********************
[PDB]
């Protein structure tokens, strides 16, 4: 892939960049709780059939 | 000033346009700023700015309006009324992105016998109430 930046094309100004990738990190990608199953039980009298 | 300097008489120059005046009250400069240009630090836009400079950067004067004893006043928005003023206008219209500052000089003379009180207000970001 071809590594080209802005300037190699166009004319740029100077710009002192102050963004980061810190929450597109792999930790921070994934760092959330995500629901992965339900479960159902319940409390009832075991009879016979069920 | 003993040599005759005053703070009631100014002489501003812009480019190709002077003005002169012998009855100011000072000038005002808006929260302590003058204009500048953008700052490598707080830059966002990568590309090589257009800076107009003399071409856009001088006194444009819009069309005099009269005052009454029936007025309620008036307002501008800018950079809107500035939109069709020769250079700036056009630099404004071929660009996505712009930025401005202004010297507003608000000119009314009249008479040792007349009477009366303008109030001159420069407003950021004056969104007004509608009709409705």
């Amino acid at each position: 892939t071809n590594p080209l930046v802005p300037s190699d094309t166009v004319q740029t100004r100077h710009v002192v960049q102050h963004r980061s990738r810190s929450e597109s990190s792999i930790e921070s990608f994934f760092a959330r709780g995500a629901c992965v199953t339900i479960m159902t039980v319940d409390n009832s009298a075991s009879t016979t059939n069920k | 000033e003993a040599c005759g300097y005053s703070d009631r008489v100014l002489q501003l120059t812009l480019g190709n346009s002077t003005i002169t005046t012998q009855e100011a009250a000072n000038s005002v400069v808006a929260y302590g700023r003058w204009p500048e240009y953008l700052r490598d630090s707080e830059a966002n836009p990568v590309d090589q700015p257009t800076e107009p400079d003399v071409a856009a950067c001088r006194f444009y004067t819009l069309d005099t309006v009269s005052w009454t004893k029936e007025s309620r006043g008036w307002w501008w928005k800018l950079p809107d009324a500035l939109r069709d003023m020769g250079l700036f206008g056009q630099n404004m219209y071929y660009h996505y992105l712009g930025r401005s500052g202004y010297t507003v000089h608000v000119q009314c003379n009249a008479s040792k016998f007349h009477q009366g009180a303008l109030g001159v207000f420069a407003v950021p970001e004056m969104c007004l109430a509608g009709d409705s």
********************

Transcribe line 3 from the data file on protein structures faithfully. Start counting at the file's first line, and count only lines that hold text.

């Amino acid at each position: 892939t071809n590594p080209l930046v802005p300037s190699d094309t166009v004319q740029t100004r100077h710009v002192v960049q102050h963004r980061s990738r810190s929450e597109s990190s792999i930790e921070s990608f994934f760092a959330r709780g995500a629901c992965v199953t339900i479960m159902t039980v319940d409390n009832s009298a075991s009879t016979t059939n069920k | 000033e003993a040599c005759g300097y005053s703070d009631r008489v100014l002489q501003l120059t812009l480019g190709n346009s002077t003005i002169t005046t012998q009855e100011a009250a000072n000038s005002v400069v808006a929260y302590g700023r003058w204009p500048e240009y953008l700052r490598d630090s707080e830059a966002n836009p990568v590309d090589q700015p257009t800076e107009p400079d003399v071409a856009a950067c001088r006194f444009y004067t819009l069309d005099t309006v009269s005052w009454t004893k029936e007025s309620r006043g008036w307002w501008w928005k800018l950079p809107d009324a500035l939109r069709d003023m020769g250079l700036f206008g056009q630099n404004m219209y071929y660009h996505y992105l712009g930025r401005s500052g202004y010297t507003v000089h608000v000119q009314c003379n009249a008479s040792k016998f007349h009477q009366g009180a303008l109030g001159v207000f420069a407003v950021p970001e004056m969104c007004l109430a509608g009709d409705s």